Tuesday, May 31, 2011

It's Not Easy

After skimming the political lineup in TIME this week, I've concluded that as hard as it is to be a Democrat this year, it's harder to be a Republican. I'm not sure that's comforting news, but it will have to do.

Sunday, May 29, 2011

Reading List

I'm only on book 4 of this Swedish detective series, and already I'm sad that the author just completed the final volume.

Friday, May 27, 2011

What I'm Talking About

The Regents

I attended the annual CNYSBA dinner last night in Auburn, and one message that came through from speakers Charles Szuberla (Assistant Commissioner from State Ed)and Rick Timbs (Executive Director of the Statewide School Finance Consortium) was that we should be talking to the Regents as well as to our legislators. The implication was that the Regents didn't know what was going on at the grassroots level any more than the legislators did. (Rick Timbs asked, "What have your legislators done for you in the last two years? Well, why the heck are you so polite to them?")

Which got me wondering--who are those Regents that run education in the Empire State? I know that they're political appointees, and I know that they're unpaid, and I know that they wield a rather alarming amount of power.

Their website is actually pretty fascinating, especially the part about the history of school oversight in NYS. But the Regents themselves? They're high-powered and highly educated and fairly diverse (a gay man! a Puerto Rican woman!), and a handful of them have actually taught in public schools, but for the most part, they are pretty far removed from the down-and-dirty work of education--no more connected, really, than your average school board member, although they have more money and far more impressive degrees. One Regent remarks that he's the first Regent in 200 years to have visited every school district in his jurisdiction. That's probably true, but it's a little disturbing.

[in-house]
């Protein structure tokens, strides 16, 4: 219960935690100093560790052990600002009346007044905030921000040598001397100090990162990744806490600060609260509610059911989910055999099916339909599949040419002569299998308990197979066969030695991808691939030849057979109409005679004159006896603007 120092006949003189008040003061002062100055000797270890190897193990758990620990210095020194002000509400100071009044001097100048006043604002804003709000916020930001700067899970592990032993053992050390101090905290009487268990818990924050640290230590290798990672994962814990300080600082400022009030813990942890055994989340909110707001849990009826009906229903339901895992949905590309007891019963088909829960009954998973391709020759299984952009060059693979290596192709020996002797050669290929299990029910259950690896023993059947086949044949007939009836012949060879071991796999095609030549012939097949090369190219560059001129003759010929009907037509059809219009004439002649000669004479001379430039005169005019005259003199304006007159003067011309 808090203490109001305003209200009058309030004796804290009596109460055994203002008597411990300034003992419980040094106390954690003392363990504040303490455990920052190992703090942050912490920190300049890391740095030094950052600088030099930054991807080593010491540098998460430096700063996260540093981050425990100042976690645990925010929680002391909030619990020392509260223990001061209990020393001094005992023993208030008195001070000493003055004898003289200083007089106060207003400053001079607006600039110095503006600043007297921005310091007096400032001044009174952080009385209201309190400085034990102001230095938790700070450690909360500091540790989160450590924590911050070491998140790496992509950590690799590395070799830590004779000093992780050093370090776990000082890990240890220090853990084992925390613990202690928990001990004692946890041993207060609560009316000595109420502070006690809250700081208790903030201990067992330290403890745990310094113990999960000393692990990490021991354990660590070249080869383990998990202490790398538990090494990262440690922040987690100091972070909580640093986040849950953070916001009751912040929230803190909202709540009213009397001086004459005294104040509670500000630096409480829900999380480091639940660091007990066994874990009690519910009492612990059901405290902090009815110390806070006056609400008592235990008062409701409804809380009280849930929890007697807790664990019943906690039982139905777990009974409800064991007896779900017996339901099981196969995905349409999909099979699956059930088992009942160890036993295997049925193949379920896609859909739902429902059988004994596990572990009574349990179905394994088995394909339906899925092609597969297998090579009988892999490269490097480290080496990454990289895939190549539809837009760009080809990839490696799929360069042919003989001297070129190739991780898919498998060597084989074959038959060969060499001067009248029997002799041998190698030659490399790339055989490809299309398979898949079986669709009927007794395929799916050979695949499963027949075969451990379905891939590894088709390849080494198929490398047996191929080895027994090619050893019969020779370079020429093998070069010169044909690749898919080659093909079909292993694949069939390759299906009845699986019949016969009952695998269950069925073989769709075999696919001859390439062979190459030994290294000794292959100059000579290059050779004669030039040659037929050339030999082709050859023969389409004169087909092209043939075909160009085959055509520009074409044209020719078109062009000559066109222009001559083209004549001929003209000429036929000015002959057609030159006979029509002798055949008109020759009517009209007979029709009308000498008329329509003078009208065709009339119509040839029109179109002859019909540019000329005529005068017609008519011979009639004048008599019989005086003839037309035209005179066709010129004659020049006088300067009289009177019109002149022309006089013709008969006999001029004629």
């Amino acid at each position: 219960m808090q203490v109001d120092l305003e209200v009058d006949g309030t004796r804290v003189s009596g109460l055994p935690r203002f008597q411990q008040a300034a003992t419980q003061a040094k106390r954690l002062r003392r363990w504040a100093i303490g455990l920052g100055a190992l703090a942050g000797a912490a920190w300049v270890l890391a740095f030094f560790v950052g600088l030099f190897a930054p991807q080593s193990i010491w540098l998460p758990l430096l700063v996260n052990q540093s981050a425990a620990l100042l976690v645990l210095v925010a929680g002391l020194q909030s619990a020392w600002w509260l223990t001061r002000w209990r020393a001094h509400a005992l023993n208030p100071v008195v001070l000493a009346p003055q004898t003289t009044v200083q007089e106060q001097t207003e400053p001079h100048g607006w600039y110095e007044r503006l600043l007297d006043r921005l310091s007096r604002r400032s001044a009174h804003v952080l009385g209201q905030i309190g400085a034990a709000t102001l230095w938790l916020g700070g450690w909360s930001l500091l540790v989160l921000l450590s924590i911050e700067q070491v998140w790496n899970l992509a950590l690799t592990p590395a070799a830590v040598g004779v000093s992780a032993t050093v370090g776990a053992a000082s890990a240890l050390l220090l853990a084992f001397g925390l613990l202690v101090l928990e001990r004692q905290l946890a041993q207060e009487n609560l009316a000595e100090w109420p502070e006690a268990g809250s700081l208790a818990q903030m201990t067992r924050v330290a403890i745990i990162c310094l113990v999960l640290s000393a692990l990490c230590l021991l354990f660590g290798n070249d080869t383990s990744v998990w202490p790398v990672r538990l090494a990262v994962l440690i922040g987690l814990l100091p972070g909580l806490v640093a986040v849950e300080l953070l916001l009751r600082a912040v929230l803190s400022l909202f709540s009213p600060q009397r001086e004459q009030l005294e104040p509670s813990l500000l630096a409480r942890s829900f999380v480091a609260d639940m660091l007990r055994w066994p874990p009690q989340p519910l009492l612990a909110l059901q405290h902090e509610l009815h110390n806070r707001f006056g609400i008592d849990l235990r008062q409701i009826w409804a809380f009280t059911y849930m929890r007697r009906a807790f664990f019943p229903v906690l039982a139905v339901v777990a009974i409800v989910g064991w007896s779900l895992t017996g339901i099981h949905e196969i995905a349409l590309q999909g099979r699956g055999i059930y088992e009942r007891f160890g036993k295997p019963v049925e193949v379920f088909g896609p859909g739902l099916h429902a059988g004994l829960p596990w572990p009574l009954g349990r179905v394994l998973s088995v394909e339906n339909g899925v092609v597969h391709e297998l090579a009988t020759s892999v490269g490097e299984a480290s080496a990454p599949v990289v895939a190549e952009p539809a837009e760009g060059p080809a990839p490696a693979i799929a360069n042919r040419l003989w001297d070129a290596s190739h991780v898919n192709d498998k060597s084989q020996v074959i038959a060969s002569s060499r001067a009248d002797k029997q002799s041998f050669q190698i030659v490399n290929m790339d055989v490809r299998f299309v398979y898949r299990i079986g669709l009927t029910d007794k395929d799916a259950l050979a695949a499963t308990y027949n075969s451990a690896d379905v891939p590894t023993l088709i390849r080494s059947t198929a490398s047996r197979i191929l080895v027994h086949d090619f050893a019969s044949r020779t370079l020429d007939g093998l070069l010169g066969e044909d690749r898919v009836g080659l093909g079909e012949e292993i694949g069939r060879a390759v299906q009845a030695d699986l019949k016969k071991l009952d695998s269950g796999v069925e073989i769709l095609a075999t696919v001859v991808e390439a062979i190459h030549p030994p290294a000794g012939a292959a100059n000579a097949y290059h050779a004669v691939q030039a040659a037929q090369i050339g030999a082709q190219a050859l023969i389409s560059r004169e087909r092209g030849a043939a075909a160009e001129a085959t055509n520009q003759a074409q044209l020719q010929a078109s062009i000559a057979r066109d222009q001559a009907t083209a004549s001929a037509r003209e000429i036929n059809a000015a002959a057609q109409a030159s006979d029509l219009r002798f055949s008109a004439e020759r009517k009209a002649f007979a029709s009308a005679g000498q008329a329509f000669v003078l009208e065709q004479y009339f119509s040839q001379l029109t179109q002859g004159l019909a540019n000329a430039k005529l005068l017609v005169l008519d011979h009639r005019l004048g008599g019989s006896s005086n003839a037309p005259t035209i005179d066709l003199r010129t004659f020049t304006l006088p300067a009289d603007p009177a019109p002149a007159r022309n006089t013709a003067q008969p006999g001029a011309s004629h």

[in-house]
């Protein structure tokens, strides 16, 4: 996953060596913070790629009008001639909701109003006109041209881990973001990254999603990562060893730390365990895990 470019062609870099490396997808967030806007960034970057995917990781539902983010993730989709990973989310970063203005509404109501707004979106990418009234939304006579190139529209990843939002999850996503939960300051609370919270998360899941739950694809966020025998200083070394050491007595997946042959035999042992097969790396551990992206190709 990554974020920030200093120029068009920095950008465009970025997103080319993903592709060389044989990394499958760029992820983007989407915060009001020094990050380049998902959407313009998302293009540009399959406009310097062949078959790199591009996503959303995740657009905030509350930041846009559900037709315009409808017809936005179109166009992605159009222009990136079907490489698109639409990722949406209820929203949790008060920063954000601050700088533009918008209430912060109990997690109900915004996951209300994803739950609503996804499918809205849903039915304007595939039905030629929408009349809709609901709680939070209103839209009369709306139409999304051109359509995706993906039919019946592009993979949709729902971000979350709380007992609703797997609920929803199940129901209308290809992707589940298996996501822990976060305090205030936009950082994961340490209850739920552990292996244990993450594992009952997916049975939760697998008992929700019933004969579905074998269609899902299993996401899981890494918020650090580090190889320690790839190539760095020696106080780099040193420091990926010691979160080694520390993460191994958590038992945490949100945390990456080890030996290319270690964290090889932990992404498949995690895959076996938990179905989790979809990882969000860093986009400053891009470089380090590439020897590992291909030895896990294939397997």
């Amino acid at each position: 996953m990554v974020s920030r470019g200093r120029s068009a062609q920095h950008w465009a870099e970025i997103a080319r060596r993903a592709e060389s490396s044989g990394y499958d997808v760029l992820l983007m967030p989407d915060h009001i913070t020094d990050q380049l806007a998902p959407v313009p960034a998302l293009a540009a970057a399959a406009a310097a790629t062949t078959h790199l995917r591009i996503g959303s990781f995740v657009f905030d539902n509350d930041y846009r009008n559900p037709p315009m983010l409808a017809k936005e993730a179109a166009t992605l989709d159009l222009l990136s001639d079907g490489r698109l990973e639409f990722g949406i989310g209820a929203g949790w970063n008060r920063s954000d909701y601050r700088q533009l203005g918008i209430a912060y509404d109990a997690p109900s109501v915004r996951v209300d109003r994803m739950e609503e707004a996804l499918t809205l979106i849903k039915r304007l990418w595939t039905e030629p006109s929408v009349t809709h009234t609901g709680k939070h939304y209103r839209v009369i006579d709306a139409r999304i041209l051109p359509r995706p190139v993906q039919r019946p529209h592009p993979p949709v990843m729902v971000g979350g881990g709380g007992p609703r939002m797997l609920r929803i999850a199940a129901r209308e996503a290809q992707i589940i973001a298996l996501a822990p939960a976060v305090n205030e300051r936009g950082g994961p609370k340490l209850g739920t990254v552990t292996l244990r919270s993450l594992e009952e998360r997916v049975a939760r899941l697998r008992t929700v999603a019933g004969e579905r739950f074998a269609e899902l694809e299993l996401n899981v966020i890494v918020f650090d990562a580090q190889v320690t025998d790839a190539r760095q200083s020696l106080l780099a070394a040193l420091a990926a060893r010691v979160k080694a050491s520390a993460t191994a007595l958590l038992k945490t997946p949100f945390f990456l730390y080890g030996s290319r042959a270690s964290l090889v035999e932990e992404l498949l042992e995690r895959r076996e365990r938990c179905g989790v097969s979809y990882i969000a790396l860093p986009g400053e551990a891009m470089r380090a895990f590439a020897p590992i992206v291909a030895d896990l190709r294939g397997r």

Due to lack of funds, NYS is getting rid of January Regents Exams and all Regents in foreign languages. Maybe it's time to think about rethinking the way we oversee education in this state. Does this relic of the 1700s still make sense today?

Thursday, May 26, 2011

Tax Cap Gun to Our Heads, Part 3

Well, NYT editorials notwithstanding, it looks as though it's a done deal, complete with sunset clause (probably) and pension relief (sort of).

Just a couple of thoughts. In 2008, the Dryden School budget had a levy increase of under 1 percent. Do you suppose that will ever happen again? No, and why should it?

In NYS, counties are an arm of state government, designed to incorporate state programs with state funds, with a handful of discretionary programs of their own that they may or may not decide to administer (e.g., road patrols, bridge maintenance, youth programs, libraries). The "unfunded mandates" flap derives from the fact that over time, the state has paid less and less toward the state programs it requires the counties to provide (ditto for school programs, but that's another story). And now, the state has removed the counties' ability to raise those funds on their own--yet it has failed to recall even one of its many expensive mandates.